As most readers of this column know, we spend much of the summer at an old family cabin in the Wallowa Mountains of Northeastern Oregon.
But we keep an eye on our hometown, Seattle, where we have lived for over three decades. We get the Seattle Times on line. We hear from friends and neighbors. And we get “Next Door” for our part of Seattle, Ballard where people post, well, most anything and everything.
In the Wallowas we are close to the Eagle Cap Wilderness area. But getting the reports from Seattle I’m beginning to wonder if it’s becoming a wilderness of another sort. Last weekend there were a bunch of shootings, and fatalities. Earlier in the summer, there was a shooting on the street where we live, prompted by a road rage incident. And the City has cut the hours at nearby Golden Gardens Park because of violent incidents there.
On “Next Door” there’s a steady stream of reports of break-ins, of homes being cased by suspicious characters, assaults on the street and in the parks, car thefts, thefts of parts of cars (catalytic converters are a favorite). And of course the complaints about encampments in formerly public space, like the Ballard Commons. Of late the frequent neighborhood coyote sighting has been supplanted by news of a wandering “pack” of coyotes.
From a distance, Seattle sounds at best, uneasy; at worst, scary. It doesn’t sound like its recent hype, “a superstar city.” It doesn’t even sound like a city that is working, let alone working well.
While pondering all this I happened to listen to a recent “Ezra Klein Show” podcast. Klein, a founder of Vox and a contributor to the New York Times, hosted Vox journalist Jerusalem Demsas to talk about “Why Blue Cities Are So Outrageously Unaffordable.” Klein, a self-described “progressive” isn’t afraid of interrogating his own team. Here’s an excerpt from the write-up for that pod:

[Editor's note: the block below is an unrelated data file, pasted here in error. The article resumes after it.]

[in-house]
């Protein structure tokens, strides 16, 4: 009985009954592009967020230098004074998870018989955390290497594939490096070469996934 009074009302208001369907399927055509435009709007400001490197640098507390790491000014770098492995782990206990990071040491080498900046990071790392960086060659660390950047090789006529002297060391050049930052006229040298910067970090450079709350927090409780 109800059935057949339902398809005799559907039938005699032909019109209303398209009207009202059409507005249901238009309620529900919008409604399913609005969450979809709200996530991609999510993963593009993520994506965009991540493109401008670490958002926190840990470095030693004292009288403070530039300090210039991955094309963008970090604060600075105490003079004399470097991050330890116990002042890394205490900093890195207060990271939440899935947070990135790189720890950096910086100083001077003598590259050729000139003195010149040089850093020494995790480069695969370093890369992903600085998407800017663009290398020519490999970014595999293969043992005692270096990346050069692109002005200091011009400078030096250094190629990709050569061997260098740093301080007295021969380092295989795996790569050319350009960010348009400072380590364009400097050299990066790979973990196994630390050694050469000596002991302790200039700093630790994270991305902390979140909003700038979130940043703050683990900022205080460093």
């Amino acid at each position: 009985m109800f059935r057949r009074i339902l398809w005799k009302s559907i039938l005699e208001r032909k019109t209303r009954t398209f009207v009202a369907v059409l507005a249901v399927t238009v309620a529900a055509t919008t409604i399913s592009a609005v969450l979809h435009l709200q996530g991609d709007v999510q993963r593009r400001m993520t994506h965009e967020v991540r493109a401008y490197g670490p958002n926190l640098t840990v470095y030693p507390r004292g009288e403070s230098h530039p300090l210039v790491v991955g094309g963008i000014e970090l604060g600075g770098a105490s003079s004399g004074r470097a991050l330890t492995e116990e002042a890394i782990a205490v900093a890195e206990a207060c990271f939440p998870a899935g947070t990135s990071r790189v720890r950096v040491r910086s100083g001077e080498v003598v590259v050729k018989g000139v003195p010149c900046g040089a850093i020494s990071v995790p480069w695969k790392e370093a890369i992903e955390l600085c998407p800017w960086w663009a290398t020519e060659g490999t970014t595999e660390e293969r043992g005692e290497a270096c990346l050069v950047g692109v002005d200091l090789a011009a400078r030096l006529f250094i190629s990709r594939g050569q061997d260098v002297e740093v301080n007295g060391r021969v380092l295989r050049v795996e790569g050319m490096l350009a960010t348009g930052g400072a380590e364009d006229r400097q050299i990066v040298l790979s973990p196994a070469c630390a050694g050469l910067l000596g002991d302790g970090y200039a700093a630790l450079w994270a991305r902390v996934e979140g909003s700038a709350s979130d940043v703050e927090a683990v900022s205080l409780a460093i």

“Joe Biden’s economic agenda is centered on a basic premise: The United States needs to build. To build roads and bridges. To build child care facilities and car-charging stations. To build public transit and affordable housing. And in doing so, to build a better future for everyone.
“But there’s a twist of irony in that vision. Because right now, even in places where Democrats hold control over government, they are consistently failing to build cheaply, quickly and equitably. In recent decades, blue states and cities from Los Angeles to Boston to New York have become known for their outrageously expensive housing, massive homeless populations and infrastructure projects marred by major delays and cost overruns — all stemming from this fundamental inability to actually build.”
Seattle is one of these “Blue Cities,” a one party town for a long time now. A famously liberal place, where Klein’s negative characterization of “Blue Cities” seems to fit: “outrageously expensive housing, massive homeless populations and infrastructure projects marred by major delays and cost overruns.”
Do liberals talk a better game than they play? Demsas and Klein mention liberal enclaves and upscale neighborhoods peppered with “Black Lives Matter” signs or placards that proclaim, “In Our America Everyone Is Welcome,” but where citizens successfully block the development of low cost and higher density housing.